Justin

    edit: IOW, sometimes some crazy-ass $#!+ just happens, and you gotta do some equally crazy-ass $#!+ to fix it...

    Edit-edit: no scope...
    It's possible to inject a hum signal at some point in the signal path such that it is approximately equal in amplitude and opposite in phase to the objectionable hum signal. But that solution is not exactly what I would call 'excellence in engineering'. ;-)

    The bias network at the input to a split-load phase inverter can inject hum if the power supply is not adequately filtered.

    And it's no secret that the power transformer can induce 60 Hz directly into the output transformer if care is not taken to avoid it.

    I suspect in this case there may be a super audible oscillation masquerading as 'hum'. (470pf doesn't usually have much effect below middle C in tube circuits ;-))

    Jim

    Leave a comment:


  • Enzo
    replied
    There are some Mesa amps with a small antenna wire sticking up from the circuit board to do just that.

    Leave a comment:


  • Justin Thomas
    replied
    My last build, I had an unbeatable hum I couldn't get rid of. Every time I tried the conventional "proper" way to fix it, I just couldn't kill it - it was the same or got worse. Eventually, in desperation, I don't remember how I arrived at this, but I isolated it to (I think) the PI, I took a two-foot piece of wire and used it to ground the stage. I found out that the longest, most wrongly-routed ground wire killed that hum 90%, apparently because the PT was sending out a wicked magnetic field, and I just had to cancel it with this long-ass piece of wire. So that wire layout and where I grounded it to completely defies grounding "wisdom," but it worked...

    As it was a gutted amp and the tranny layout was already set, I couldn't rotate them... the hum is still somewhat there if you really crank it up, but a 50W EL34 stage drowns that out easily. No ill effect on guitar tone.

    Justin

    edit: IOW, sometimes some crazy-ass $#!+ just happens, and you gotta do some equally crazy-ass $#!+ to fix it...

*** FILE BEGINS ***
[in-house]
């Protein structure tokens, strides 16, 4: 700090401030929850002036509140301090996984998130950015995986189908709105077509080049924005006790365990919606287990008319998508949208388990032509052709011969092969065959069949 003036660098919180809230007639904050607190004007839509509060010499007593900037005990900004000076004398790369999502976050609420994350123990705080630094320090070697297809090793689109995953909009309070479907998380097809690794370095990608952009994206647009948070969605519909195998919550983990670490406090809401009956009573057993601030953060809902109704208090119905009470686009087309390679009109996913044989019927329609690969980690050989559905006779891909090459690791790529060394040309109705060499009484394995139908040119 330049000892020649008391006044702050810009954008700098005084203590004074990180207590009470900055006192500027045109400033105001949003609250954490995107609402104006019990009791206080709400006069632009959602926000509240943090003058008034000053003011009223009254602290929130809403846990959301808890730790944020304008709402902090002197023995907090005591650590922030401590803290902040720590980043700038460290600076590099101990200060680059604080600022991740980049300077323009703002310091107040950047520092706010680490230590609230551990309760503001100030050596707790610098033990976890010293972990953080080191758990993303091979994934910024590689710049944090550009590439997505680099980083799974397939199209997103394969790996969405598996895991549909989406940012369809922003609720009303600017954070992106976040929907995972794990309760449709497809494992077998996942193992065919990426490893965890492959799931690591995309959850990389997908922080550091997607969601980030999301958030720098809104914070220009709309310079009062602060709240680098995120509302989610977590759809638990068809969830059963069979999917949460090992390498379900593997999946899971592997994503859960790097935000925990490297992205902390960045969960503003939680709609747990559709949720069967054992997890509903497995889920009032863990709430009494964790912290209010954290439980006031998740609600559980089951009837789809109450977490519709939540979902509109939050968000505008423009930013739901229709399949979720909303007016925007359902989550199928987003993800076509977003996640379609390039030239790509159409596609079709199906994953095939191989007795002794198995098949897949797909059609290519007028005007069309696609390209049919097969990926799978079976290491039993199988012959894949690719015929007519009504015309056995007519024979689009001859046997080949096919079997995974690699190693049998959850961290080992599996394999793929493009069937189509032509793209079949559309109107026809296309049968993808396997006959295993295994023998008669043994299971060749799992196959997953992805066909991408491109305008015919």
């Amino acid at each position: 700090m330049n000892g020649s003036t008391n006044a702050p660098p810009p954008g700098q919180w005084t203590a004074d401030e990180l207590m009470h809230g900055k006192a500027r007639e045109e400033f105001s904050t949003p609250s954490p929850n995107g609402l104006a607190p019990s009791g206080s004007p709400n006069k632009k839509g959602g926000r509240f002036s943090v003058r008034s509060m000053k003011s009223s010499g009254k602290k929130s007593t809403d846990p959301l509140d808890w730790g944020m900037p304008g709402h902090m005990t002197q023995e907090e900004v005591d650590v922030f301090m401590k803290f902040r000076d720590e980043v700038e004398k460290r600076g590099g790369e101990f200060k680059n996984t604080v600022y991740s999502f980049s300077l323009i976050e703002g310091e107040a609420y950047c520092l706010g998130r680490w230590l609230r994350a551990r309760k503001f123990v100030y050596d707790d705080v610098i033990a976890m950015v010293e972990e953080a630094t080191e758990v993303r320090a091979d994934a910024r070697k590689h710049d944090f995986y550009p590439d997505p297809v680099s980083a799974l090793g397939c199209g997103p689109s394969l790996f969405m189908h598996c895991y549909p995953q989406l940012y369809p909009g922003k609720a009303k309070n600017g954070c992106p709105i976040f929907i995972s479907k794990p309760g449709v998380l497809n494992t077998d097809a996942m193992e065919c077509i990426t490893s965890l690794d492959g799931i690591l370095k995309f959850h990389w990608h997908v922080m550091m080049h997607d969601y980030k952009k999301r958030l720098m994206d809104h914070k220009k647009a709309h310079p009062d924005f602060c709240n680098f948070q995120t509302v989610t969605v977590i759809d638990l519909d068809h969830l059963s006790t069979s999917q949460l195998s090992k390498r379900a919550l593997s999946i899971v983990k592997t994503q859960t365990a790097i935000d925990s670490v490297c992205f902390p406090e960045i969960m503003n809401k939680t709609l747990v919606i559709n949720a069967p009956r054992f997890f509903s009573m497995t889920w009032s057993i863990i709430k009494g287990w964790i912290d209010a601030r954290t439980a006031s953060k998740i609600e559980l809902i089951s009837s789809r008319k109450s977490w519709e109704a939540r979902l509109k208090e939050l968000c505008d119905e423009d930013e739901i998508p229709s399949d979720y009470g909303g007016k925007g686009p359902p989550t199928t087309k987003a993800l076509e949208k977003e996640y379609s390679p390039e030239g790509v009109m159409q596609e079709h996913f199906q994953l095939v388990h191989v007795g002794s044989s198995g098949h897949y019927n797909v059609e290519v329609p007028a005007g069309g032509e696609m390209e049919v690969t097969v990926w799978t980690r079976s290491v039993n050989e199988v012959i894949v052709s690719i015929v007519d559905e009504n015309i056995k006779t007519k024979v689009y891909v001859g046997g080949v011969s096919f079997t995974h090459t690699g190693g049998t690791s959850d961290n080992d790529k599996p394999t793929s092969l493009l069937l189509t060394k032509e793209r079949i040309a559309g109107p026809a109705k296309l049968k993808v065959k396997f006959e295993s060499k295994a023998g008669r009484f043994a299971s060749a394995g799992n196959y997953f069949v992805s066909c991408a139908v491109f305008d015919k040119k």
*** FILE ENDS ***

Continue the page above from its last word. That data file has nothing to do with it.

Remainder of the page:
Edit-edit: no scope...
    Last edited by Justin Thomas; 04-26-2016, 12:19 AM.

    Leave a comment:


  • Musant
    replied
    Originally posted by mort View Post
    Well this is interesting. Just stopped by the house and figured I would do the Enzo test. I had moved the amp to the other side of the shop to a staging area and just plugged it in where it sits and there was no hum (was probably 60Hz) but instead now I'm getting a washy sound that sounds similar to snow on and old TV set.
    Try relocating your output transformer nearer to the output tubes and get it away from the preamp. Make sure that its laminations are oriented at 90 degrees to the those of the power transformer, and try swapping the blue and brown leads of the OT primary.

    Best of luck,
    Jim

    Leave a comment:


  • nickb
    replied
    Originally posted by mort View Post
    Well this is interesting. Just stopped by the house and figured I would do the Enzo test. I had moved the amp to the other side of the shop to a staging area and just plugged it in where it sits and there was no hum (was probably 60Hz) but instead now I'm getting a washy sound that sounds similar to snow on and old TV set.
    I suspect it's still unstable.

    Leave a comment:


  • mort
    replied
    Well this is interesting. Just stopped by the house and figured I would do the Enzo test. I had moved the amp to the other side of the shop to a staging area and just plugged it in where it sits and there was no hum (was probably 60Hz) but instead now I'm getting a washy sound that sounds similar to snow on and old TV set.

    Leave a comment:


  • nickb
    replied
    Originally posted by mort View Post
    The blue and brown wires are the OT primary. I've moved all of those wires where they sort of intersect in the middle and they don't have any effect on the hum. And they were all situated as they are now when there was no ground hum at all. Not really sure if it's 60 or 120 hz buzz.

    The noise does increase if I put a metal probe close to where the two shielded leads connect on the board. But nothing (so far) makes the hum get any quieter. It's consistent whether anything is plugged in or not and no matter the volume setting on the amp or guitar. Totally wasn't there when the amp was unstable with oscillations.
    The reason for not putting them ( blue/brown) there is instability, not hum. Keep the big sigs away from the li'l' 'uns!

    I don't why a properly grounded screened lead should make things worse unless it's connected to a hummy ground. You always take that out and see if it is repeatable. With the blue/brown moved to a sensible location i.e. away from everything you might not have instability anyway. Also consider that the instability could have been masking the hum.

    60 or 120Hz: the famous test attributable to the equally famous Enzo. Unplug your lead from your guitar and touch the end - that is 60Hz hum. Now go compare.
    Last edited by nickb; 04-25-2016, 07:53 PM.

    Leave a comment:


  • mort
    replied
    The blue and brown wires are the OT primary. I've moved all of those wires where they sort of intersect in the middle and they don't have any effect on the hum. And they were all situated as they are now when there was no ground hum at all. Not really sure if it's 60 or 120 hz buzz.

    The noise does increase if I put a metal probe close to where the two shielded leads connect on the board. But nothing (so far) makes the hum get any quieter. It's consistent whether anything is plugged in or not and no matter the volume setting on the amp or guitar. Totally wasn't there when the amp was unstable with oscillations.

    Leave a comment: